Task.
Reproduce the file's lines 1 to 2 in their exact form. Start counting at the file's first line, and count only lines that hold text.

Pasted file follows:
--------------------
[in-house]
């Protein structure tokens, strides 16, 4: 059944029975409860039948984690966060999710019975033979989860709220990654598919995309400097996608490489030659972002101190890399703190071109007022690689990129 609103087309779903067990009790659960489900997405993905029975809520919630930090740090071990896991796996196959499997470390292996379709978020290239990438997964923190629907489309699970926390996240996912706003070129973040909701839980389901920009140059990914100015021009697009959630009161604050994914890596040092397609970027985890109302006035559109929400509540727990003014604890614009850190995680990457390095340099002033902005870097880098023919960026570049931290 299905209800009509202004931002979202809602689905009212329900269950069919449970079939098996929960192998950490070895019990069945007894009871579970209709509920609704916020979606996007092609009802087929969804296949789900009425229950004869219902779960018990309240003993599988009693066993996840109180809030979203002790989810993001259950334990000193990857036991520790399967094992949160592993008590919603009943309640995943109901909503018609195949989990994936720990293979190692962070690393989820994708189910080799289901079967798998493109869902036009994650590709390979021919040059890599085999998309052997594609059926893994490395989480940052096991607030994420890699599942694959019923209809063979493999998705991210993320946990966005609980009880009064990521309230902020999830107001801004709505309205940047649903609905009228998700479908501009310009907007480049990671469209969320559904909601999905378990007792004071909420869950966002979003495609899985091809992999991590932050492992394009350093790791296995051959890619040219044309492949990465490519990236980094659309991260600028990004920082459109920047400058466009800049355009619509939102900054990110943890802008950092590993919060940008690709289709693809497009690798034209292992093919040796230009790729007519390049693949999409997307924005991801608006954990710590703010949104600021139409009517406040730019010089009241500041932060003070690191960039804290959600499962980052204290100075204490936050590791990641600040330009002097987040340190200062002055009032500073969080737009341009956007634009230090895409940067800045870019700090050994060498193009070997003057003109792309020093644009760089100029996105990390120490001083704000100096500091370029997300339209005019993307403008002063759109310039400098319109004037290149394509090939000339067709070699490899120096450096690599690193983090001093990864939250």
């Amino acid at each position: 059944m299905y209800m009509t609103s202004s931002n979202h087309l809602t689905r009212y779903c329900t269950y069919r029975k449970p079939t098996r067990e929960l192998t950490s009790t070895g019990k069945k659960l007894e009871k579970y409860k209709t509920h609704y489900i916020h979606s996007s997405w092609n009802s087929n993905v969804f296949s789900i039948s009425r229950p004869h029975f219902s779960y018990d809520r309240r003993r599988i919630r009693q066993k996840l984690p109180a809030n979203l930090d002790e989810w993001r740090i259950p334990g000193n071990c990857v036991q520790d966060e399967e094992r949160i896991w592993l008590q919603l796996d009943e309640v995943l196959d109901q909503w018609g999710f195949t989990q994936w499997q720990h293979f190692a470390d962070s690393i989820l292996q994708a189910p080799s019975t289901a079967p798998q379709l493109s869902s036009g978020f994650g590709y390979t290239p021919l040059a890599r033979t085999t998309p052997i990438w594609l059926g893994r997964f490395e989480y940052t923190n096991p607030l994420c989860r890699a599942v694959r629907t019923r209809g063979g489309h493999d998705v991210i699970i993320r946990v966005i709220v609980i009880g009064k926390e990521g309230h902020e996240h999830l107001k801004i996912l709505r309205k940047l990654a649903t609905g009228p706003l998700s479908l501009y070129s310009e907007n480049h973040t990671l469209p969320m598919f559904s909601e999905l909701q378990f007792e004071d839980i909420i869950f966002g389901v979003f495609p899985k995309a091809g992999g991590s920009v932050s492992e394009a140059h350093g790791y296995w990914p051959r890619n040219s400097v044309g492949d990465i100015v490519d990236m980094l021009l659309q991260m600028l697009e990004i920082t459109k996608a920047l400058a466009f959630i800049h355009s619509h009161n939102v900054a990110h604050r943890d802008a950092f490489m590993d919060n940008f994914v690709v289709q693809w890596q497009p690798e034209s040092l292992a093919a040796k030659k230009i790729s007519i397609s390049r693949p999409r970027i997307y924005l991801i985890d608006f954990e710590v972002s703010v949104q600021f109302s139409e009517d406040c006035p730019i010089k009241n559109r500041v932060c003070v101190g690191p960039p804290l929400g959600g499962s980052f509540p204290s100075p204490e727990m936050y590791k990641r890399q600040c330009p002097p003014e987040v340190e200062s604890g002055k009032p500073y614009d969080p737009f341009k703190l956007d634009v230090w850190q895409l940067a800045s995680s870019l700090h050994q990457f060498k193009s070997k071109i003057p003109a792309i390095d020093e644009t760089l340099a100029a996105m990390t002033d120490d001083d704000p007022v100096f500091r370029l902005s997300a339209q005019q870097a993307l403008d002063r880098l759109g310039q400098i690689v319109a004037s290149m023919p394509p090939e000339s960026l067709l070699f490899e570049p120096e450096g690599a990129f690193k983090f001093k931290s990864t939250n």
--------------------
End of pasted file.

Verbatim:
[in-house]
């Protein structure tokens, strides 16, 4: 059944029975409860039948984690966060999710019975033979989860709220990654598919995309400097996608490489030659972002101190890399703190071109007022690689990129 609103087309779903067990009790659960489900997405993905029975809520919630930090740090071990896991796996196959499997470390292996379709978020290239990438997964923190629907489309699970926390996240996912706003070129973040909701839980389901920009140059990914100015021009697009959630009161604050994914890596040092397609970027985890109302006035559109929400509540727990003014604890614009850190995680990457390095340099002033902005870097880098023919960026570049931290 299905209800009509202004931002979202809602689905009212329900269950069919449970079939098996929960192998950490070895019990069945007894009871579970209709509920609704916020979606996007092609009802087929969804296949789900009425229950004869219902779960018990309240003993599988009693066993996840109180809030979203002790989810993001259950334990000193990857036991520790399967094992949160592993008590919603009943309640995943109901909503018609195949989990994936720990293979190692962070690393989820994708189910080799289901079967798998493109869902036009994650590709390979021919040059890599085999998309052997594609059926893994490395989480940052096991607030994420890699599942694959019923209809063979493999998705991210993320946990966005609980009880009064990521309230902020999830107001801004709505309205940047649903609905009228998700479908501009310009907007480049990671469209969320559904909601999905378990007792004071909420869950966002979003495609899985091809992999991590932050492992394009350093790791296995051959890619040219044309492949990465490519990236980094659309991260600028990004920082459109920047400058466009800049355009619509939102900054990110943890802008950092590993919060940008690709289709693809497009690798034209292992093919040796230009790729007519390049693949999409997307924005991801608006954990710590703010949104600021139409009517406040730019010089009241500041932060003070690191960039804290959600499962980052204290100075204490936050590791990641600040330009002097987040340190200062002055009032500073969080737009341009956007634009230090895409940067800045870019700090050994060498193009070997003057003109792309020093644009760089100029996105990390120490001083704000100096500091370029997300339209005019993307403008002063759109310039400098319109004037290149394509090939000339067709070699490899120096450096690599690193983090001093990864939250």